However, there is no such facility available for such patients in hospitals. "We need mental health professionals and counsellors for these patients to help them fight out the anxiety and stress caused by the disease," Dr Muzamil said.

Breast cancer cases in Kashmir hit a record high last year, with 249 females diagnosed, as per hospital-based data. Prior to that, figures remained at 180-200 cases per year.

Alarmingly, Kashmir has a higher death rate of breast cancer patients compared to the rest of India, as per research studies. Breast cancer is the second-leading cancer after esophageal cancer among Kashmiri women, with a rate of 12.6 cases per 100,000 women.

Dr Shaqul Qamar Wani, associate professor of radiation oncology at the Tertiary Hospital in Srinagar, told FairPlanet that breast cancer rates among Kashmiri women have risen over the years, claiming that various factors are behind this increase.

"Unawareness and stigma are two main issues that keep our women in dilemma about the lethality of this disease," Dr Qamar said.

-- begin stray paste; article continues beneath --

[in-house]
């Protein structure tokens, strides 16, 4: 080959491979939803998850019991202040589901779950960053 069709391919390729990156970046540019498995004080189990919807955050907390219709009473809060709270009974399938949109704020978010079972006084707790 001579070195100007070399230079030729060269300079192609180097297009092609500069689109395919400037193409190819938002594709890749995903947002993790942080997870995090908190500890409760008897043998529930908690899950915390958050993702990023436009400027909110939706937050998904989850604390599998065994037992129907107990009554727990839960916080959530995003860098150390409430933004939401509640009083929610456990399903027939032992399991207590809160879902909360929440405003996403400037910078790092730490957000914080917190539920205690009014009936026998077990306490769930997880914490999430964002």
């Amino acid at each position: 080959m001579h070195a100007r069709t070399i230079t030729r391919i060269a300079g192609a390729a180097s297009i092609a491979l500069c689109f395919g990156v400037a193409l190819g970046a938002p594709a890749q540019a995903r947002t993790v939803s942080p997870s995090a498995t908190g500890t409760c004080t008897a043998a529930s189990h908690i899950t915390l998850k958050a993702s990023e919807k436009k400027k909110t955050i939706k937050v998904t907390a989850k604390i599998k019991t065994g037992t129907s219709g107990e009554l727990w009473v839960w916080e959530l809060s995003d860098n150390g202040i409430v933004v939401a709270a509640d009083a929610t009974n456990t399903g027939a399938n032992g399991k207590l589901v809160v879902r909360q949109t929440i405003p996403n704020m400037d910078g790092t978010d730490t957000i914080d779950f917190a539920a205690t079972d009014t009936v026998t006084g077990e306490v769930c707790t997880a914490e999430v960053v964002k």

A 2020 cross-sectional study investigating  the level of awareness of the disease among women in Fiji and Kashmir found that only 7.3 percent of Kashmiri women have breast cancer awareness compared to 57 percent of women in Fiji.

Dimple Bawa, a cancer survivor and the founder of a Delhi-based cancer support group called Cheers to Life Foundation, said that while cancer is a disease it is stigma and lack of awareness, that turn it to a death sentence.  "I have counseled hundreds of women and observed women hide their condition to avoid social rejection," Bawa said, "they sometimes don’t tell their immediate family or husband, which later on proves fatal for them."

Financial constraints

On 23 June, 2020, 49-year-old Gulshan Rashid woke up to a cracking pain around her left breast, sensing an unusual mass. Before dawn broke over the still waters of Kashmir’s famous Lake Dal, where Rashid dwelt in a modest houseboat along with her family, she restlessly brooded over the "inevitable."

"For at least one and a half months, I didn’t speak about it with my family, not even with my husband, because I felt if this turned out to be cancer, my family could not handle the financial burden of it," Rashid told FairPlanet at her home.

Rashid’s husband and their younger son, both Shikara riders, haven’t had much work since the Indian Hindu Nationalist Government led by Bharatiya Janata party revoked the limited autonomy of the region on 5 August, 2019. This put the local population of around 12 million under severe military and communications lockdown, which lasted for many months before the advent of the coronavirus pandemic in March 2020.